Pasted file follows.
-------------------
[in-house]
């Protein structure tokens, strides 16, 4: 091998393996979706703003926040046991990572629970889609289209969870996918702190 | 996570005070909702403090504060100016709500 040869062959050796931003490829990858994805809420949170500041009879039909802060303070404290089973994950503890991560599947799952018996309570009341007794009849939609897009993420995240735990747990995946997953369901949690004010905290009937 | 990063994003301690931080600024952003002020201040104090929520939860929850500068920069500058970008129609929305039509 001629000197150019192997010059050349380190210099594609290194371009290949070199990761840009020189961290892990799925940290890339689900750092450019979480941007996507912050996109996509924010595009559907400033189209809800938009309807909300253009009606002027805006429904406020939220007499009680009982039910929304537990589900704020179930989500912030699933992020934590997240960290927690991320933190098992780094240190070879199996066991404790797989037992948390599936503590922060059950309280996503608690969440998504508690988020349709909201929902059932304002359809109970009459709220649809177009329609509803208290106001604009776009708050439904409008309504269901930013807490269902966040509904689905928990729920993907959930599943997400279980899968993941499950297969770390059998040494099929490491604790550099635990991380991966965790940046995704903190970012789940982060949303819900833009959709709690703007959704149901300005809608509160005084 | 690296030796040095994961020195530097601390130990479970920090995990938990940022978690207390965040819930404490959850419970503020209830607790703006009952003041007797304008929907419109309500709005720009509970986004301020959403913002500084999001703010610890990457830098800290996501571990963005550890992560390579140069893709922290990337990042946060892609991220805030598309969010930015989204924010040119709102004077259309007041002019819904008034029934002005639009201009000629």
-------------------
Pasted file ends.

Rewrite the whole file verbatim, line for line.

[in-house]
């Protein structure tokens, strides 16, 4: 091998393996979706703003926040046991990572629970889609289209969870996918702190 | 996570005070909702403090504060100016709500 040869062959050796931003490829990858994805809420949170500041009879039909802060303070404290089973994950503890991560599947799952018996309570009341007794009849939609897009993420995240735990747990995946997953369901949690004010905290009937 | 990063994003301690931080600024952003002020201040104090929520939860929850500068920069500058970008129609929305039509 001629000197150019192997010059050349380190210099594609290194371009290949070199990761840009020189961290892990799925940290890339689900750092450019979480941007996507912050996109996509924010595009559907400033189209809800938009309807909300253009009606002027805006429904406020939220007499009680009982039910929304537990589900704020179930989500912030699933992020934590997240960290927690991320933190098992780094240190070879199996066991404790797989037992948390599936503590922060059950309280996503608690969440998504508690988020349709909201929902059932304002359809109970009459709220649809177009329609509803208290106001604009776009708050439904409008309504269901930013807490269902966040509904689905928990729920993907959930599943997400279980899968993941499950297969770390059998040494099929490491604790550099635990991380991966965790940046995704903190970012789940982060949303819900833009959709709690703007959704149901300005809608509160005084 | 690296030796040095994961020195530097601390130990479970920090995990938990940022978690207390965040819930404490959850419970503020209830607790703006009952003041007797304008929907419109309500709005720009509970986004301020959403913002500084999001703010610890990457830098800290996501571990963005550890992560390579140069893709922290990337990042946060892609991220805030598309969010930015989204924010040119709102004077259309007041002019819904008034029934002005639009201009000629």